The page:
Tour of the Battenkill Race Report by Mike Burris
I have never been so anxious for a bicycle race as I was last week. It made for a few sleepless nights, intestinal distress, and an inability to focus on anything important. The Tour of the Battenkill will do that to you. I consider this race to be one of the hardest, if not THE hardest, one day races in New England. It is 62 miles long with 25% dirt roads, steep punchy climbs, and gigantic fields of 150 riders each. It is as much mentally taxing as it is physically (See the course profile here: http://app.strava.com/
Four members of the Burris Logistics-Fit Werx squad attended the 1012 edition of The Tour of the Battenkill: Tim Noel, John Painter, Christian Verry, and myself. John and Christian raced in the 30+ field, while Tim and I raced in the 40+ field.
The characteristics of the TOB make it very unpredictable. The chances of flatting or crashing are quite high. It is best to stay at or near the front as much as you can. In a field of 150 guys, this can be quite difficult. I managed to do this for the first part of the race, but I had difficulty holding my position as the race progressed. I ended it up mid-pack for most of the race.
The first major punch in the face came when we hit Juniper Swamp Road. It is a short climb, but it is steep. I felt pretty good on it and managed to regain my position at the front as we crested the hill. I was hoping the pace would stay high to thin out the field, but instead we slowed way down. All that work was for nothing as those that were dropped were able to catch back on with no problem. This would be the routine until Meeting House Road: hit it hard on the steeps and dirt, then slow down.
I was a bundle of nerves for the first half of the race. I just could not relax. The dirt sections on this year's race were brutal. The first couple were nice and packed down, but most of them were full of very lose gravel. It was scary to say the least. I had a momentary lapse were I thought I was going down, but I managed to save it. Interestingly, it snapped me out of my nervousness and I actually began to enjoy the dirt sections.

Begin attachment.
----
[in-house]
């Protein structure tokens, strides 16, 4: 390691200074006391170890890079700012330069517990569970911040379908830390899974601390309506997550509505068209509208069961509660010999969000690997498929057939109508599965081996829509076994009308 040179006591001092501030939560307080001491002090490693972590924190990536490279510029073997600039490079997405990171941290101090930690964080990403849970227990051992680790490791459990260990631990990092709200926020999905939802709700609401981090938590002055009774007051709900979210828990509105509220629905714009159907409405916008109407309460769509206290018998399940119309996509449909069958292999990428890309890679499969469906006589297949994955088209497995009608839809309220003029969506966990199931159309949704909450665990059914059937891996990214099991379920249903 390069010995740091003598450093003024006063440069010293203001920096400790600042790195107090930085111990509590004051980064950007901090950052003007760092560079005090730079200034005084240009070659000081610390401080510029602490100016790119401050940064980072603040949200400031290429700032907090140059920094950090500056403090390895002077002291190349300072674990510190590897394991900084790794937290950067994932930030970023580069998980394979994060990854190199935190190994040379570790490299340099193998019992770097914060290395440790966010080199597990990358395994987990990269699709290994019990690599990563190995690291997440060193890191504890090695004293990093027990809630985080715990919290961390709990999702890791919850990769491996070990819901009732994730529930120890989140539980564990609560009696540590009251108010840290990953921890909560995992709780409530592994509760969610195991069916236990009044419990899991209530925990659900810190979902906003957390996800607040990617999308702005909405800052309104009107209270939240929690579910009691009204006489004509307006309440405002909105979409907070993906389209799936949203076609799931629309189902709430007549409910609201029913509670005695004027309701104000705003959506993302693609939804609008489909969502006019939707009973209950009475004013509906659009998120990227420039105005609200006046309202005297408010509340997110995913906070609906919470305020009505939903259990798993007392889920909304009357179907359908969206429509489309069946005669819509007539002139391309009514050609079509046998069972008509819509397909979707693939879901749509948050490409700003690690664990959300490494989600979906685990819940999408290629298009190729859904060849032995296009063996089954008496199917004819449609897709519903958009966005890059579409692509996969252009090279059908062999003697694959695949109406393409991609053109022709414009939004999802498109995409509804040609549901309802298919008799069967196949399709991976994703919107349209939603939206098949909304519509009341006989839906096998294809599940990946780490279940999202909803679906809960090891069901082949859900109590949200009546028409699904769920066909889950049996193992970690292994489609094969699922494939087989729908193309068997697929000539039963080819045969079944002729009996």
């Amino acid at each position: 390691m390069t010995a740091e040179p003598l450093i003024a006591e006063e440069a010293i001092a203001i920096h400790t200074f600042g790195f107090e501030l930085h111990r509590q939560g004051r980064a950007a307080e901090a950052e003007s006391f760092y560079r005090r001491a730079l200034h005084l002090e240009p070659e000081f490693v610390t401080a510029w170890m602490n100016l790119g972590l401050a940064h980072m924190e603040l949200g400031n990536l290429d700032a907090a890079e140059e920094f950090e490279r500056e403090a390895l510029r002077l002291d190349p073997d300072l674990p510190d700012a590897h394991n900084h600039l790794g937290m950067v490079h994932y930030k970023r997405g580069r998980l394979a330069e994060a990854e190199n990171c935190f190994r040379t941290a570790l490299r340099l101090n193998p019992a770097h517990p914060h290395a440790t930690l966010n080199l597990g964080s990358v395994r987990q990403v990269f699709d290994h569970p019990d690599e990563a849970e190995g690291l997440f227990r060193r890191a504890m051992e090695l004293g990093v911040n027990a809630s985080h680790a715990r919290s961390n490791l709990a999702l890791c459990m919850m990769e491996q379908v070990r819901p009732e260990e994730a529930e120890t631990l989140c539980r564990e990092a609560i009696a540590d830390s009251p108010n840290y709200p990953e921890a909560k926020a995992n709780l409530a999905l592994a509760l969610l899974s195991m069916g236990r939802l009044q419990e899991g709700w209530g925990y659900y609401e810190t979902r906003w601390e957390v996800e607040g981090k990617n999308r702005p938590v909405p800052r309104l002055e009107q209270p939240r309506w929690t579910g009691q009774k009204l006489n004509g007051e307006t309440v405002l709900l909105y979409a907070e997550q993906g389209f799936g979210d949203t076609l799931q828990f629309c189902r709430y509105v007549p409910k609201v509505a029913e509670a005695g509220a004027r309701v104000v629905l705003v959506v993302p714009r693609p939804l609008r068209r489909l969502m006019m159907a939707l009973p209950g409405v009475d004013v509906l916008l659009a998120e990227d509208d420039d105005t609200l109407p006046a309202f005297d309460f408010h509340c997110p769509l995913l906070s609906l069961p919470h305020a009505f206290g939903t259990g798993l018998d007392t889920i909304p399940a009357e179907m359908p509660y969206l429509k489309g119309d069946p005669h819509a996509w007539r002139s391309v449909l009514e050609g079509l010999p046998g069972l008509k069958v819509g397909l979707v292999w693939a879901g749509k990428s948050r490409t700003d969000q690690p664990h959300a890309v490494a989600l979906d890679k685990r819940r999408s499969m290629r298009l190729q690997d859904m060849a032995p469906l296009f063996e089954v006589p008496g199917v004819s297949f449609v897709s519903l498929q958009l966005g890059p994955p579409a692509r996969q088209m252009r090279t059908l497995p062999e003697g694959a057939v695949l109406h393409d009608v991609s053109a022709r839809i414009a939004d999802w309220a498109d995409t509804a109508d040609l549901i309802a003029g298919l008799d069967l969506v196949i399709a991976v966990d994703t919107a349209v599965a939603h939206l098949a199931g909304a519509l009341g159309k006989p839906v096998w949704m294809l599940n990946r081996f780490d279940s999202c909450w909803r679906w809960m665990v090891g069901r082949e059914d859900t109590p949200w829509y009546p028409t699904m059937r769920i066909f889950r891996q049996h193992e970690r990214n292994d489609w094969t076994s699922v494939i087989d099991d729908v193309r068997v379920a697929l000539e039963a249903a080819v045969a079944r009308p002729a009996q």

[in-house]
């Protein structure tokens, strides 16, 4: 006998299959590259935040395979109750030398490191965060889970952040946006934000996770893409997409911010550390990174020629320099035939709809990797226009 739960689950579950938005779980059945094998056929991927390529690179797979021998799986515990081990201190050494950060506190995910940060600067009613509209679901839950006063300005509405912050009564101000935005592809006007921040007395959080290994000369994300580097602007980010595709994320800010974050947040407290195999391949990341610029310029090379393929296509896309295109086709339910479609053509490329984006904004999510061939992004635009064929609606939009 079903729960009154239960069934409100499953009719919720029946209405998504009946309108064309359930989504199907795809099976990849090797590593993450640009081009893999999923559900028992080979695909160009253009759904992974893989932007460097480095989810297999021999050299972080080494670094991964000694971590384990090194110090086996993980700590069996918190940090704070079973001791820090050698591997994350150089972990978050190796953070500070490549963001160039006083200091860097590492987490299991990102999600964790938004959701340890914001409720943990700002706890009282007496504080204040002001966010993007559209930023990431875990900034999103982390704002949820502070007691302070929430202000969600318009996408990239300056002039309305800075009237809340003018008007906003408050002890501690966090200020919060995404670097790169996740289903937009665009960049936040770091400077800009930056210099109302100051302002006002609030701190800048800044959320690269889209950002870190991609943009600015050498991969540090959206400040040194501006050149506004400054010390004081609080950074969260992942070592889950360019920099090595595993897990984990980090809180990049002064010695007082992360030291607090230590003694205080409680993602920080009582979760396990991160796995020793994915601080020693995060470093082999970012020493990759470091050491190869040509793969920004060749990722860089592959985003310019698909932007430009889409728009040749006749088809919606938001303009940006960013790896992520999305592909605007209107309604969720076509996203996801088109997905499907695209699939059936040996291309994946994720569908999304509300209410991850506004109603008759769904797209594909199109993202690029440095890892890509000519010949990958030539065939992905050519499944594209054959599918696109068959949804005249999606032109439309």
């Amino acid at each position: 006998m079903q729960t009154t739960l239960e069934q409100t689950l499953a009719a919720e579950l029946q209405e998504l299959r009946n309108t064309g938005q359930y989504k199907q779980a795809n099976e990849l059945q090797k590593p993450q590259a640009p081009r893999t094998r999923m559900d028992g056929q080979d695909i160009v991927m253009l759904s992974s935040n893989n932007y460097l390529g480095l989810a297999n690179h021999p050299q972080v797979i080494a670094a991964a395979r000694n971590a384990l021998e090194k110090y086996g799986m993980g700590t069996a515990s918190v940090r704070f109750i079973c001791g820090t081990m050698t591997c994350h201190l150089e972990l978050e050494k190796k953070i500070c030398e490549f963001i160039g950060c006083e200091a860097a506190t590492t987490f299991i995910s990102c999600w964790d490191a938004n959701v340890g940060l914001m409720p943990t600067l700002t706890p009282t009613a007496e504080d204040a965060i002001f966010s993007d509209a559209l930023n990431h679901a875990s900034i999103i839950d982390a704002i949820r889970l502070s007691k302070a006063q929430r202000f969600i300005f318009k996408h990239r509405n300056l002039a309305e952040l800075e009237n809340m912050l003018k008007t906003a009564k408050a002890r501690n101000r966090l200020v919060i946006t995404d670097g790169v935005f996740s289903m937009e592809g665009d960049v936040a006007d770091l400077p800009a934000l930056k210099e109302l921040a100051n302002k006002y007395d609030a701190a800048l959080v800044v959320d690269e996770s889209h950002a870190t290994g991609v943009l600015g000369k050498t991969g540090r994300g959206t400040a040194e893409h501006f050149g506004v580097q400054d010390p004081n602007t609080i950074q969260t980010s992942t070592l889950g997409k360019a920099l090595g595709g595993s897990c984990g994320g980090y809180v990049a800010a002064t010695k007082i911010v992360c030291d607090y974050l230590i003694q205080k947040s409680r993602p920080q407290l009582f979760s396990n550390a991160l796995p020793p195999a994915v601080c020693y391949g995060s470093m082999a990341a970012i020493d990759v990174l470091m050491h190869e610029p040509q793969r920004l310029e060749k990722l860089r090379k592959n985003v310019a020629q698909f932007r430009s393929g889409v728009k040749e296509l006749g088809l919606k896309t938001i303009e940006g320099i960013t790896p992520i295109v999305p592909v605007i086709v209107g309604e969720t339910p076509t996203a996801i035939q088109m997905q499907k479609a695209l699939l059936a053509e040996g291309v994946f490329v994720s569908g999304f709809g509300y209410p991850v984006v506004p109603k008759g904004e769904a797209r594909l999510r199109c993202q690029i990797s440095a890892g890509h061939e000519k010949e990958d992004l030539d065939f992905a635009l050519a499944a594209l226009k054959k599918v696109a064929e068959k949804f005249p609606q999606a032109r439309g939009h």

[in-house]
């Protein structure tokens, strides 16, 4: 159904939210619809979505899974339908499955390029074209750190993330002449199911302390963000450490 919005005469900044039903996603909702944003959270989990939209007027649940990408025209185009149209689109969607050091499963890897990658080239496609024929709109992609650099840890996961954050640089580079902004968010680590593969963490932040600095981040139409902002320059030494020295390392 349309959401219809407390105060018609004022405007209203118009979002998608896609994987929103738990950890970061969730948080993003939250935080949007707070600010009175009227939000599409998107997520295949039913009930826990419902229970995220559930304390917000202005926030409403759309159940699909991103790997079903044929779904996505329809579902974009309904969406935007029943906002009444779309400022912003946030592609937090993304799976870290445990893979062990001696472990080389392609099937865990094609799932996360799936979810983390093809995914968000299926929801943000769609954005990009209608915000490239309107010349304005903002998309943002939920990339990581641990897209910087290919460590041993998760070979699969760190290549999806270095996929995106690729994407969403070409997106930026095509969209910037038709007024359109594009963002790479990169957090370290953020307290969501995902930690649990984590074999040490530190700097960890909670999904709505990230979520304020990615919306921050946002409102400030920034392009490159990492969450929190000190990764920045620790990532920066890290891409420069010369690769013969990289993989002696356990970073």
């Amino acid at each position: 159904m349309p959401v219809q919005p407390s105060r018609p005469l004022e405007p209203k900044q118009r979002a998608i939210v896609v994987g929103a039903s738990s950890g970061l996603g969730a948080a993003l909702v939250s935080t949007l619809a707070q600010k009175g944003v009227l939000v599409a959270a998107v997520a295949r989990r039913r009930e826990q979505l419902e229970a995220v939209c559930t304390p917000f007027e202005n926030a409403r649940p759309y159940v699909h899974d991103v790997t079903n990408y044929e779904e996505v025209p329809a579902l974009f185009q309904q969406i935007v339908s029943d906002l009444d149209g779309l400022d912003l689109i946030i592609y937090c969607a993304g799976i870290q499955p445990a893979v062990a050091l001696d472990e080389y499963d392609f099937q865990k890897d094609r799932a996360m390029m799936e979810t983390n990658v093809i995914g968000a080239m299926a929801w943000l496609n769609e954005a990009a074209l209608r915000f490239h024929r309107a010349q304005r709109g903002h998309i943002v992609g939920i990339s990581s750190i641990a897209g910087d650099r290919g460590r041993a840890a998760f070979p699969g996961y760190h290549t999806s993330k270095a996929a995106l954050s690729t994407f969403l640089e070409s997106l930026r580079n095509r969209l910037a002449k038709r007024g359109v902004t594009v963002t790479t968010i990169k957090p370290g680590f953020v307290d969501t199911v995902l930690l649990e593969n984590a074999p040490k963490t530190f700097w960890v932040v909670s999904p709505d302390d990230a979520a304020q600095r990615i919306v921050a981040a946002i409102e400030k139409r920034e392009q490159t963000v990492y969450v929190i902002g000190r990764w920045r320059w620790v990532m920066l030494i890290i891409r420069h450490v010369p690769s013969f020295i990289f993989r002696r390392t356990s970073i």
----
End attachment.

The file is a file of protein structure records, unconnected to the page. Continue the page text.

As we came through the second feed zone, I was tired, but I still was in contact with the lead group. I looked for Tina Noel, who was waiting to resupply us with bottles for the last ten miles of the race. I took my bottle and as I looked up, I saw a pack of about 20 guys start to roll away very quickly. The feedzone was on a bit of a hill so as to slow the pack down. However, it made it very difficult to chase and close an ever-widening gap.
Fellow Shelburne resident and 1K2Go Sports coach, David Connery, pulled up along side of me and gave me the "let's go." We chased hard catching riders and building what would become the first chase group. Our chase group was somewhat organized and we were able to keep the main group in our sights until the last 3-4 K of the race. In the end, I led Dave out for the sprint for 35th place (that's a joke – nobody sprint's for 35th). I finished in 37th, 2 minutes and 50 seconds behind the winner for a total time of 2:49:00. I was fine with this result considering 150 guys were in our field. I could not have ridden any harder. My normalized power for the entire race was 288 watts which is just about 12 watts below threshold.
I believe I had the form to stay with the lead group had I not been gapped at the feedzone. I'm a little bummed about this because it is the same thing that happened to me in 2010. I was well prepared physically, but I did not know the course as well as I should have and I was not paying attention at the crucial moment when the selection was made.
The guys in the 30+ field waged a good battle as well. As I said, it is very satisfying just to finish this race in one piece. The men in blue fought hard and represented well.